Patented GE bioreactor bag boasts of 214m CHO cells/mL in perfusion mode

By Dan Stanton contact

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An image taken from GE's patent for an inflatable bag for cell cultivation. c/o www.freepatentsonline.com/9550969.pdf
An image taken from GE's patent for an inflatable bag for cell cultivation. c/o www.freepatentsonline.com/9550969.pdf

Related tags: Patent, Biotechnology

GE Healthcare says a new inflatable bioreactor bag configured in perfusion mode can achieve a cell density over four times that of the current industry standard.

US patent 9550969​, entitled ‘Flexible bag for cultivation of cells,’ was granted to GE Healthcare Bio-Sciences last week for inflatable single-use bioreactor bags configured to intensify agitation of the cell suspension.

“Bag designs that would fall under these patent claims were investigated for use with rocking bioreactors run in perfusion mode, with external hollow fiber filters run in tangential flow filtration (TFF) or alternating tangential flow filtration (ATF) mode as cell retention systems,”​ Eva Lindskog, marketing leader at GE Healthcare Life Sciences told Biopharma-Reporter.com.

Perfusion mode provides a constant environment favourable to the cells by continuous by-product removal and nutrient addition, and with the patented bags research shows what GE believes to be “the highest reported cell density achieved in a single-use bioreactor system to date: 214 million CHO cells/mL”​ she added.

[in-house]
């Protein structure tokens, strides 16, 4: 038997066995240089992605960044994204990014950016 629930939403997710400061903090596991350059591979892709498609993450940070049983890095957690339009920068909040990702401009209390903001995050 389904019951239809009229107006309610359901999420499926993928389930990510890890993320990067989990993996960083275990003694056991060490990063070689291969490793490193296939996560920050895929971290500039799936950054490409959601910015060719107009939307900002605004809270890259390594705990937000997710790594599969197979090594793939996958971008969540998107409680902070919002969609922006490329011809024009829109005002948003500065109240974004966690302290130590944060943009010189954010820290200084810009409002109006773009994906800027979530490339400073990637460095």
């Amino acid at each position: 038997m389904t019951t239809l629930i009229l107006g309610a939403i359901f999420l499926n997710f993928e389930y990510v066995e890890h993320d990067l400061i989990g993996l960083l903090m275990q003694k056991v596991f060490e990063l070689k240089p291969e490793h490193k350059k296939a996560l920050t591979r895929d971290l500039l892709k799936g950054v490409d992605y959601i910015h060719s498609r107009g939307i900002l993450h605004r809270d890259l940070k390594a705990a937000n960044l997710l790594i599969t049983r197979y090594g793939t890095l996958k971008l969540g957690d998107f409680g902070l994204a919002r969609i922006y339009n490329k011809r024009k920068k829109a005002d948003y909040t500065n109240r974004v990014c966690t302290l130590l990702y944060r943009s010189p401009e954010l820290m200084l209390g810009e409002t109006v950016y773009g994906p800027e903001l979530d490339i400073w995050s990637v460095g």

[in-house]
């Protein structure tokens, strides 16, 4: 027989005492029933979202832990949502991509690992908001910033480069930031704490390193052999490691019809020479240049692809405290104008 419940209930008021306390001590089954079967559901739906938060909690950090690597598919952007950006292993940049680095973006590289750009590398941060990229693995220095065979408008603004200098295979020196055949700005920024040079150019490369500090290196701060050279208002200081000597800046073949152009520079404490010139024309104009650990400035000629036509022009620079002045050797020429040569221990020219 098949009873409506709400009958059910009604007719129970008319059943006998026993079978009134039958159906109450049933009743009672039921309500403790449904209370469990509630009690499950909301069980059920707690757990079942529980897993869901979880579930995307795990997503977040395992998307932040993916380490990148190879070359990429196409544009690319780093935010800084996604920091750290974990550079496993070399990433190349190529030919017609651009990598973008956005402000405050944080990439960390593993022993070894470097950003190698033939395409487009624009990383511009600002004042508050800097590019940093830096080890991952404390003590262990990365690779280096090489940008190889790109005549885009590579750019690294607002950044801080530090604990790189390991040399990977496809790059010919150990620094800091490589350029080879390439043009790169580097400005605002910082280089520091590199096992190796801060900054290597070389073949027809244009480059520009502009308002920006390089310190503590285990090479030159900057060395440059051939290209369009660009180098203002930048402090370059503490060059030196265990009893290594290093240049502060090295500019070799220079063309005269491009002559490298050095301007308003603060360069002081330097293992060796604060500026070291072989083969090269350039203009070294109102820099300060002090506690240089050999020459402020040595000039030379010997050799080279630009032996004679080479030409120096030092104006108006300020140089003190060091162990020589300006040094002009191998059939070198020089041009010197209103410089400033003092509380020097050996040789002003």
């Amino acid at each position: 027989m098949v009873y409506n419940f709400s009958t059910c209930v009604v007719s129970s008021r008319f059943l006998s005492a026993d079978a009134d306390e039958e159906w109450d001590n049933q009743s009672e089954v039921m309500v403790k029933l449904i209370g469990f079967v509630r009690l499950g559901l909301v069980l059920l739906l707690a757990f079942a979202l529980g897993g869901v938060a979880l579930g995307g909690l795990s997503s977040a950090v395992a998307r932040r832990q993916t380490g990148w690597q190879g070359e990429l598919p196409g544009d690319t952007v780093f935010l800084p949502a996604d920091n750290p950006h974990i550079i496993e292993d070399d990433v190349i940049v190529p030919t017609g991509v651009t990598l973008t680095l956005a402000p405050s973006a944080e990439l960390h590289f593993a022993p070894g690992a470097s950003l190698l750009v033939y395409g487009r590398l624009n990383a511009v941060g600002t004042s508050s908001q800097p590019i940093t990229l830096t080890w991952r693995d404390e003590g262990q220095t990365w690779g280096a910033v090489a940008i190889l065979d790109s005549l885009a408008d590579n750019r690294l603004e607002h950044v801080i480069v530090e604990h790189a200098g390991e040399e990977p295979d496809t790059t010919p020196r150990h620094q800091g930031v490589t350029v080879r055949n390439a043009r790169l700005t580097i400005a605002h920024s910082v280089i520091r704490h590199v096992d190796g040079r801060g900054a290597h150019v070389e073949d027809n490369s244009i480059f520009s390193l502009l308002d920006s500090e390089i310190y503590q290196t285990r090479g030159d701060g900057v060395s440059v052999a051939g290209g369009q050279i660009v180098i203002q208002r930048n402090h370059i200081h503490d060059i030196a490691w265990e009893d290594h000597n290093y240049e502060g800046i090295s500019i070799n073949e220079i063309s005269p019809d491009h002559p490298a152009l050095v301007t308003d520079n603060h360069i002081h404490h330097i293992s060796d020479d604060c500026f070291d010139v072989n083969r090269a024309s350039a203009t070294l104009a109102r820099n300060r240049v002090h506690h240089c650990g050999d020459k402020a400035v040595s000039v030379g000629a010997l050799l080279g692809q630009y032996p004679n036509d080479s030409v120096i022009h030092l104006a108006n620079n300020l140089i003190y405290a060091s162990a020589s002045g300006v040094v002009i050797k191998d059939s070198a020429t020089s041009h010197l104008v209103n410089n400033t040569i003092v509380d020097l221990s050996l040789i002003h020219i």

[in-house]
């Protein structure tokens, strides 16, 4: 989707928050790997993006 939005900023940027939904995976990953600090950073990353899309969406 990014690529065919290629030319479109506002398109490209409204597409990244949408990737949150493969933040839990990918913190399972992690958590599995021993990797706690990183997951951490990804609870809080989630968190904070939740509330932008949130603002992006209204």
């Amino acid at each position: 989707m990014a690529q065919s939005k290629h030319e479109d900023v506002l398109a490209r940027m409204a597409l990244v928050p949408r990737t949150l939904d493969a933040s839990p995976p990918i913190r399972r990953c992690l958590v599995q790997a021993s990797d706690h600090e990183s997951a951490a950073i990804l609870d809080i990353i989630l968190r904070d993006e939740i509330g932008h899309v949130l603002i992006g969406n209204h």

The research was carried out in collaboration with the Royal Institute of Technology in Stockholm, Sweden, which in a paper published in the Biotechnology Progress journal in 2013​ (DOI 10.1002/btpr.1704) states the biomanufacturing industry a cell density is considered “middle-high or high”​ at 20 to 50 x 106​ (20-50 million) cells/mL.

According to Lindskog, a further benefit of the inflatable bag is in mitigating risks associated with using bioreactors with low liquid height, such as a rocking bioreactors compared to stirred tank bioreactor.

“When you work with an ATF as a retention system at low liquid heights, especially as the bioreactor moves as it does in a rocking system, the risk increases for getting air bubbles trapped in the retention system,” ​she said. “Air bubbles compromise the functionality of the ATF system and this invention mitigates that risk.”

Despite the patent being granted, the functionality is currently not available as a standard bag.

“However, we are actively investigating novel designs, novel single-use films and better functionality of the existing bags in our single-use portfolio,”​ Lindskog said.

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